For a cardiologist specializing in valve disease, practicing at Cleveland Clinic can feel like being a kid in a candy store.
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“We do more heart valve surgeries — and perhaps see more valve patients — than any other center in the world,” says Brian Griffin, MD, Section Head of Cardiovascular Imaging. “As a result, we have a huge dataset of valve patients we can study to evaluate how they fare over the long term. We’ve put a lot of effort into trying to understand the factors affecting outcome in patients with relatively common conditions, such as mitral regurgitation, aortic stenosis and aortic regurgitation.”
“A lot of effort” may be an understatement, as Dr. Griffin and his Section of Cardiovascular Imaging colleagues published over 100 papers in peer-reviewed journals in 2016 alone. A sizeable share of them were large observational studies conducted with Cleveland Clinic cardiac surgeons that focused on using imaging to improve approaches to valve surgery.
Two major themes emerged from these papers:
- In an increasing number of settings, intervening earlier in valve disease appears to be associated with better outcomes.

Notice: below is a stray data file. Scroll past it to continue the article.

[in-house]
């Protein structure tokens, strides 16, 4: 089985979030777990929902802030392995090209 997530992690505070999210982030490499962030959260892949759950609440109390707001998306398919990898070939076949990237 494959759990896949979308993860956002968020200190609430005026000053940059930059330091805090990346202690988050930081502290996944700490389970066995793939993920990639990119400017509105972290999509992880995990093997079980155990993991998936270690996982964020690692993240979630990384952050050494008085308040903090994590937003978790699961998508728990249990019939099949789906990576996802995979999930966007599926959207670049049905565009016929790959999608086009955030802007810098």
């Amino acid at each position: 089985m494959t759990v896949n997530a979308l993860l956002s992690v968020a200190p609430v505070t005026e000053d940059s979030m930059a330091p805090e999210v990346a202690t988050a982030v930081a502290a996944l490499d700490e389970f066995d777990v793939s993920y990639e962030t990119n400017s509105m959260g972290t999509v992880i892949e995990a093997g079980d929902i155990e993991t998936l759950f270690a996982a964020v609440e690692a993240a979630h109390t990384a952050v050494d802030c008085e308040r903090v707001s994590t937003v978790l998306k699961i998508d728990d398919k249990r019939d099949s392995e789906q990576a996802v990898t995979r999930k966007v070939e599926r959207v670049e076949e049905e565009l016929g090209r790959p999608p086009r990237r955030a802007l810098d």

- Interpretation of strain-based assessment differs greatly depending on the context of the valve lesion being evaluated.
For valve interventions, earlier increasingly seems better
Dr. Griffin says that much of the data guiding valve disease management in recent years is from 20 or more years ago, “when surgical outcomes in valve disease weren’t nearly as good as they are now.” Moreover, current guidelines on when to intervene in valve disease are founded on studies in relatively small patient samples. “They may be based on studies of 100 or 200 patients, whereas now we have outcomes from thousands of patients,” he notes.
He cites the example of mitral regurgitation: “The traditional view is that a pulmonary artery pressure above 50 mm Hg indicates a severe leak and argues for surgical intervention. But last year we published an observational cohort study in 1,318 patients (J Am Coll Cardiol. 2016;67:2952-2961) showing that the cut point where you start to see a decline in outcome is a lot lower than 50 mm Hg, and that the risk effect is continuous across pulmonary vascular pressures. In other words, the higher your pulmonary pressure, the worse you do. So waiting until a patient’s pressure rises above 50 may not always be the right thing.”
Similarly, mounting experience in the use of strain-rate imaging is enabling detection of subtle deterioration in heart function before a patient’s ejection fraction starts to change. “We’ve found in a series of studies of several types of valve lesions that people who have apparently normal ejection fractions but have impaired strain tend to do worse long-term,” says Dr. Griffin. “So the questions we’re exploring are whether we should be intervening earlier in valve disease and whether to use newer measures like strain or B-type natriuretic peptide to determine when to intervene.